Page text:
This month, we observe the birthday of James Madison, the patron saint of government transparency. Madison, one of our founding fathers, championed the notion that government must operate openly if democracy is to flourish. Citizens must be informed to be effective.
It is a good time to see where we are on trade and transparency. When I last wrote about this issue nearly a year ago, things were pretty dark, both literally and figuratively. The public had very little information about both the Trans-Pacific Partnership (TPP) trade negotiations between the U.S. and Pacific Rim nations, and trade talks with the European Union. Even members of Congress had limited access to trade documents, and that access often did not extend to their staff, because the documents were considered classified information.
Transparency was supposed to improve last June, after congressional passage of “fast-track” legislation. Many environmental and public interest groups, including my organization, the Union of Concerned Scientists, raised concerns about the fast-track process. The fast-track bill gives the current president, and a future administration, the power to use an expedited process to gain congressional approval of a trade agreement. Under fast-track, Congress cannot amend the agreement and has a limited time to debate it.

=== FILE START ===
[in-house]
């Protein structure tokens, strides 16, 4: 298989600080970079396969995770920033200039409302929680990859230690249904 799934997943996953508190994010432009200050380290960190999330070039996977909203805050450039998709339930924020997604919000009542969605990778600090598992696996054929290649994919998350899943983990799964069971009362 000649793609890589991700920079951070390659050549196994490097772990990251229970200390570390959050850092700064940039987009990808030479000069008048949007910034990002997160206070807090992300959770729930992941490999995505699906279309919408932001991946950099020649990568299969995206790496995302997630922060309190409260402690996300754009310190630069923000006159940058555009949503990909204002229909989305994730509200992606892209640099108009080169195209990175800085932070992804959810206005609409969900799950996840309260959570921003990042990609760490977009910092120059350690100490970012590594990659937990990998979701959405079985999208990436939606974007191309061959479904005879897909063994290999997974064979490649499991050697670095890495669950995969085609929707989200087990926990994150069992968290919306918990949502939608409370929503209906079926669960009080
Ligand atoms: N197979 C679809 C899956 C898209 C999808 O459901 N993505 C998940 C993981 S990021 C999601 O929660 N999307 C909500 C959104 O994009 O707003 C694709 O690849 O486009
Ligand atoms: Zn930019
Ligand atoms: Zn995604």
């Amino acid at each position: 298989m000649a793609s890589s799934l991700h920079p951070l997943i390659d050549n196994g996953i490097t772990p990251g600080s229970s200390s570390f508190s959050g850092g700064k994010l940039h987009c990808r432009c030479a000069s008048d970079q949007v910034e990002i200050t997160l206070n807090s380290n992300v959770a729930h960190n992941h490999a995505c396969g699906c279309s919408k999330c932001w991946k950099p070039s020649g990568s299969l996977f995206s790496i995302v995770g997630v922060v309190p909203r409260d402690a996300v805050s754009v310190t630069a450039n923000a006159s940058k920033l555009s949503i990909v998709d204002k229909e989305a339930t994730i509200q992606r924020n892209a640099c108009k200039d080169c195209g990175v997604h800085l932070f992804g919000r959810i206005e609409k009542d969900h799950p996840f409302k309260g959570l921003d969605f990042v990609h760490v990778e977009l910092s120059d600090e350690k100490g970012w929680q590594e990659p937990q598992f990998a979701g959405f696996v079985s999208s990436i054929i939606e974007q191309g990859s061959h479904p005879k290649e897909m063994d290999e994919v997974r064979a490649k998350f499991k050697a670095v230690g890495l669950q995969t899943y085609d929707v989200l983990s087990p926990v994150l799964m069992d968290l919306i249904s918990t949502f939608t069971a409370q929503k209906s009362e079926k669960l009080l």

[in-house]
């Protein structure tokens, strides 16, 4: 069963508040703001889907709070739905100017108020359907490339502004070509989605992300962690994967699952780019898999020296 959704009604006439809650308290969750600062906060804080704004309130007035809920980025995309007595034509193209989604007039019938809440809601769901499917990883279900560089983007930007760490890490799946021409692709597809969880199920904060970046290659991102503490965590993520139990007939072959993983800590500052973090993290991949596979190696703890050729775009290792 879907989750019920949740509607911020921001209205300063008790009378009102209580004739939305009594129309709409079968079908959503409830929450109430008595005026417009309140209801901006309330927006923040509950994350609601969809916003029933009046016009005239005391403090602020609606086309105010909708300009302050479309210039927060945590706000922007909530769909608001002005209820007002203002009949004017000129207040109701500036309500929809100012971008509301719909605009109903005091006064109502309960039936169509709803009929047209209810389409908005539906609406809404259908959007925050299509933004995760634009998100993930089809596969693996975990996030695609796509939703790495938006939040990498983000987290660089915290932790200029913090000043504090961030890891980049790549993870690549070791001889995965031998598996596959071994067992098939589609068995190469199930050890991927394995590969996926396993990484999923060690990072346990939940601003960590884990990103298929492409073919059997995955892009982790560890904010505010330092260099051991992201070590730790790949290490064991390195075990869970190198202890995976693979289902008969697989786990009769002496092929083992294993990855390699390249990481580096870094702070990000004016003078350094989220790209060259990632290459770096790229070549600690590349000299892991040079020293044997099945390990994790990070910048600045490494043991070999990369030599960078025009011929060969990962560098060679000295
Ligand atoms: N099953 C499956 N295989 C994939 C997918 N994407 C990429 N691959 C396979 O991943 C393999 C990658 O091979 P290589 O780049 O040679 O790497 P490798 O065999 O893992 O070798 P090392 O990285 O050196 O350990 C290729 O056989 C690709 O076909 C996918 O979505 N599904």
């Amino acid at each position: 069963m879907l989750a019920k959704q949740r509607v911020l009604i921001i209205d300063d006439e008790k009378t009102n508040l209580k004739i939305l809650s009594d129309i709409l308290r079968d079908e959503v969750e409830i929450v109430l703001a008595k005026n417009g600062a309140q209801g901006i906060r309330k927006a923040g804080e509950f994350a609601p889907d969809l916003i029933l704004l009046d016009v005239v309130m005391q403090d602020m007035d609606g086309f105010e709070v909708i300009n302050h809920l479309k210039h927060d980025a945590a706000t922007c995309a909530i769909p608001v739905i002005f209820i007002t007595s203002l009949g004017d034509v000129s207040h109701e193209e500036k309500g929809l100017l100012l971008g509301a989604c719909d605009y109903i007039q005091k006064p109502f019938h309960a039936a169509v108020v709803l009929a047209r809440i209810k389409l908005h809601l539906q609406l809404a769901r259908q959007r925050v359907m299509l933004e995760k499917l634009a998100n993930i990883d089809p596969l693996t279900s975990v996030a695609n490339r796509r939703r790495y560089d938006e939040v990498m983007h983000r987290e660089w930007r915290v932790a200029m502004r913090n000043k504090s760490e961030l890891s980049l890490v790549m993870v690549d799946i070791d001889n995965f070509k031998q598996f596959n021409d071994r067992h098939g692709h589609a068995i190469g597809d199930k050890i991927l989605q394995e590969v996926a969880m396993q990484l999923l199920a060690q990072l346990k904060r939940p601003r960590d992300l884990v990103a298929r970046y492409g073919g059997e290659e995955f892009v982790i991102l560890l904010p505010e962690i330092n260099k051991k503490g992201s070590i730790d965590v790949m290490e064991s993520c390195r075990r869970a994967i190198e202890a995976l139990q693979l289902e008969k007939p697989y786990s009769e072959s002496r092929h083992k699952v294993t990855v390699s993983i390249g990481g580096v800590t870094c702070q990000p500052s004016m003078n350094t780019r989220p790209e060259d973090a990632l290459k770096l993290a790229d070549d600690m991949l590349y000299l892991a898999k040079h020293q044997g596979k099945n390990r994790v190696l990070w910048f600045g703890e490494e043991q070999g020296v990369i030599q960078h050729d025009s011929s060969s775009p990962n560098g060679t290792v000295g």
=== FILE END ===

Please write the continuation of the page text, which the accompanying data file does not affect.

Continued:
But when it appeared that congressional opposition and citizen activism might defeat the bill, its sponsors promised far more transparency for future trade negotiations.
One of the selling points of the “fast-track” bill, co-sponsored by Republic Senator Orrin Hatch of Utah and Democratic Senator Ron Wyden of Oregon, was that it would provide more transparency for the trade process moving forward.
The bill, Wyden said, “creates what I expect to be unprecedented transparency in trade negotiations.”
So are we now in transparency heaven when it comes to trade deals? That doesn’t appear to be the case. The fast-track bill does permit more congressional staff to see trade documents, but only if they have the appropriate security clearance.
Yes, the public now has access to the text of the voluminous Transpacific Partnership (TPP) trade deal. Seeing the text spurred members of both political parties, as well as a number of public interest groups and labor unions to voice their criticisms, now based on fact, not rumor.